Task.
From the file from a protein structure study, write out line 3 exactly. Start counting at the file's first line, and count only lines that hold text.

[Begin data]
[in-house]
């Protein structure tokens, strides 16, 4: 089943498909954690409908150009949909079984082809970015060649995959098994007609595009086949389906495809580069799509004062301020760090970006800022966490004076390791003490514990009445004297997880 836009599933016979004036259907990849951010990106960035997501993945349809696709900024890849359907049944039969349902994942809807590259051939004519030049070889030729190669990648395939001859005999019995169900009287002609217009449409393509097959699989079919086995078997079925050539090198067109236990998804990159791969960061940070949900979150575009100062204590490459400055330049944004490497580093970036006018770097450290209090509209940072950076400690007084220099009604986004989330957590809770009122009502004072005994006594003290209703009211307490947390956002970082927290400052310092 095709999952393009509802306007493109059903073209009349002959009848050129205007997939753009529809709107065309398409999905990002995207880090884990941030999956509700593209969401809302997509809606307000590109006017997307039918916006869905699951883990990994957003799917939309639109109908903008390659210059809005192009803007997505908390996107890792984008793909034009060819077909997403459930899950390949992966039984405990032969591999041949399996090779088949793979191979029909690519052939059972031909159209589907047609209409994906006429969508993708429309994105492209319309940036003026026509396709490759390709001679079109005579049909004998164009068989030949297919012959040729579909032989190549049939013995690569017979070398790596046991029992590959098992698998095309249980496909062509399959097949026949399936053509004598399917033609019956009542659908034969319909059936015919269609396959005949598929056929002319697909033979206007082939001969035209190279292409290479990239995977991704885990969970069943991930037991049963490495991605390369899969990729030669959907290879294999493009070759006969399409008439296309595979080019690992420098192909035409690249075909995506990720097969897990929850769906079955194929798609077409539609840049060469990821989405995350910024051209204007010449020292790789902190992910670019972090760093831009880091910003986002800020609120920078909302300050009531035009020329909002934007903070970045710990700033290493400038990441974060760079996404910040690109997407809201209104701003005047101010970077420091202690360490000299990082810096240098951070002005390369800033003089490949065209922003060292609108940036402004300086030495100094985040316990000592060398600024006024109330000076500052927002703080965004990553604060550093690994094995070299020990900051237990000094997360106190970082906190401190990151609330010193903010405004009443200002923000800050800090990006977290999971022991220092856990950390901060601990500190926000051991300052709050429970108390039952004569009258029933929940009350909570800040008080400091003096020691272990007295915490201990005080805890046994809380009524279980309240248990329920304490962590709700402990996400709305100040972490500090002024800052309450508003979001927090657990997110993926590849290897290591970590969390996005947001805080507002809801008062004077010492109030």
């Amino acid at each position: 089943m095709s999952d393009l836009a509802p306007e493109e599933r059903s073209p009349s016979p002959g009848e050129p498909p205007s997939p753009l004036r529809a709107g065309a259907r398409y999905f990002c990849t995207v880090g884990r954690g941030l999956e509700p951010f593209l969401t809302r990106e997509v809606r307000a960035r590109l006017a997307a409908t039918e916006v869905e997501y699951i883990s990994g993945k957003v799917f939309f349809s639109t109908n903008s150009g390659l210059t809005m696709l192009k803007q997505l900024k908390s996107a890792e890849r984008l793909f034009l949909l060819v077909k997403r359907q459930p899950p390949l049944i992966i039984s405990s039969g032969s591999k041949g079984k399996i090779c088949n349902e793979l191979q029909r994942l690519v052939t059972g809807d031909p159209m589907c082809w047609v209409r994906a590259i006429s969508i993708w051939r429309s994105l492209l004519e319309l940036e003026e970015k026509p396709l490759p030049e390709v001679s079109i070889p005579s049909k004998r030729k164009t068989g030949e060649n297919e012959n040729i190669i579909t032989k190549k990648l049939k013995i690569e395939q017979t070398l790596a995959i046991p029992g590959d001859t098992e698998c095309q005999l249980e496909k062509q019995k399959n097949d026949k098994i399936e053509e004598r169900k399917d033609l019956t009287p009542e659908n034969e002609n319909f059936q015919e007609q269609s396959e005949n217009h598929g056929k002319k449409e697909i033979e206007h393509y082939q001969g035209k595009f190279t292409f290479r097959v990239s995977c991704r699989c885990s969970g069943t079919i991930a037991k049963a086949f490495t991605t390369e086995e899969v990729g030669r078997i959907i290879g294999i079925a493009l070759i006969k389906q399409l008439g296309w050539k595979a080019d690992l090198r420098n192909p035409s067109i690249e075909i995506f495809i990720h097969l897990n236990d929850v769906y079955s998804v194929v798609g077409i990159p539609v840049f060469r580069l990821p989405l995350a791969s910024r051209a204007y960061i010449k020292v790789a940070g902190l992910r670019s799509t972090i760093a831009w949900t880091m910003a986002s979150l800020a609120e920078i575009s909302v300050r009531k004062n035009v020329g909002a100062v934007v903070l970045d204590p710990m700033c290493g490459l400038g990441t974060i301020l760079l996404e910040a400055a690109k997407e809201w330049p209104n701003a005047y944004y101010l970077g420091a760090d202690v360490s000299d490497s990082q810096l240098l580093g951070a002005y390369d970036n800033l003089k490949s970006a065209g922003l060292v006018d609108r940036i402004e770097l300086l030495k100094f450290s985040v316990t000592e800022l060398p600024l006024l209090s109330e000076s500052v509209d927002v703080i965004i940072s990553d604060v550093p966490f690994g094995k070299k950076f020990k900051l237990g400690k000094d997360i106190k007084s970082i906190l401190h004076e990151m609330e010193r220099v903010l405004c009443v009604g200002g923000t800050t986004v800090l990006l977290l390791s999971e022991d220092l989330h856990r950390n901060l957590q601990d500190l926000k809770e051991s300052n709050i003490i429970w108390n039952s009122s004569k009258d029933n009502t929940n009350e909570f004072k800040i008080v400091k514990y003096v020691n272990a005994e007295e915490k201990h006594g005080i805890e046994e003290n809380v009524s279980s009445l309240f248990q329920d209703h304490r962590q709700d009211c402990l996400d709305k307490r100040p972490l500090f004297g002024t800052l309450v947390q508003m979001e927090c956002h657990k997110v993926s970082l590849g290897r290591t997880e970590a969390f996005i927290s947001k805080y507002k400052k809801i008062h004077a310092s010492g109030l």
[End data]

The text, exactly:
């Amino acid at each position: 089943m095709s999952d393009l836009a509802p306007e493109e599933r059903s073209p009349s016979p002959g009848e050129p498909p205007s997939p753009l004036r529809a709107g065309a259907r398409y999905f990002c990849t995207v880090g884990r954690g941030l999956e509700p951010f593209l969401t809302r990106e997509v809606r307000a960035r590109l006017a997307a409908t039918e916006v869905e997501y699951i883990s990994g993945k957003v799917f939309f349809s639109t109908n903008s150009g390659l210059t809005m696709l192009k803007q997505l900024k908390s996107a890792e890849r984008l793909f034009l949909l060819v077909k997403r359907q459930p899950p390949l049944i992966i039984s405990s039969g032969s591999k041949g079984k399996i090779c088949n349902e793979l191979q029909r994942l690519v052939t059972g809807d031909p159209m589907c082809w047609v209409r994906a590259i006429s969508i993708w051939r429309s994105l492209l004519e319309l940036e003026e970015k026509p396709l490759p030049e390709v001679s079109i070889p005579s049909k004998r030729k164009t068989g030949e060649n297919e012959n040729i190669i579909t032989k190549k990648l049939k013995i690569e395939q017979t070398l790596a995959i046991p029992g590959d001859t098992e698998c095309q005999l249980e496909k062509q019995k399959n097949d026949k098994i399936e053509e004598r169900k399917d033609l019956t009287p009542e659908n034969e002609n319909f059936q015919e007609q269609s396959e005949n217009h598929g056929k002319k449409e697909i033979e206007h393509y082939q001969g035209k595009f190279t292409f290479r097959v990239s995977c991704r699989c885990s969970g069943t079919i991930a037991k049963a086949f490495t991605t390369e086995e899969v990729g030669r078997i959907i290879g294999i079925a493009l070759i006969k389906q399409l008439g296309w050539k595979a080019d690992l090198r420098n192909p035409s067109i690249e075909i995506f495809i990720h097969l897990n236990d929850v769906y079955s998804v194929v798609g077409i990159p539609v840049f060469r580069l990821p989405l995350a791969s910024r051209a204007y960061i010449k020292v790789a940070g902190l992910r670019s799509t972090i760093a831009w949900t880091m910003a986002s979150l800020a609120e920078i575009s909302v300050r009531k004062n035009v020329g909002a100062v934007v903070l970045d204590p710990m700033c290493g490459l400038g990441t974060i301020l760079l996404e910040a400055a690109k997407e809201w330049p209104n701003a005047y944004y101010l970077g420091a760090d202690v360490s000299d490497s990082q810096l240098l580093g951070a002005y390369d970036n800033l003089k490949s970006a065209g922003l060292v006018d609108r940036i402004e770097l300086l030495k100094f450290s985040v316990t000592e800022l060398p600024l006024l209090s109330e000076s500052v509209d927002v703080i965004i940072s990553d604060v550093p966490f690994g094995k070299k950076f020990k900051l237990g400690k000094d997360i106190k007084s970082i906190l401190h004076e990151m609330e010193r220099v903010l405004c009443v009604g200002g923000t800050t986004v800090l990006l977290l390791s999971e022991d220092l989330h856990r950390n901060l957590q601990d500190l926000k809770e051991s300052n709050i003490i429970w108390n039952s009122s004569k009258d029933n009502t929940n009350e909570f004072k800040i008080v400091k514990y003096v020691n272990a005994e007295e915490k201990h006594g005080i805890e046994e003290n809380v009524s279980s009445l309240f248990q329920d209703h304490r962590q709700d009211c402990l996400d709305k307490r100040p972490l500090f004297g002024t800052l309450v947390q508003m979001e927090c956002h657990k997110v993926s970082l590849g290897r290591t997880e970590a969390f996005i927290s947001k805080y507002k400052k809801i008062h004077a310092s010492g109030l």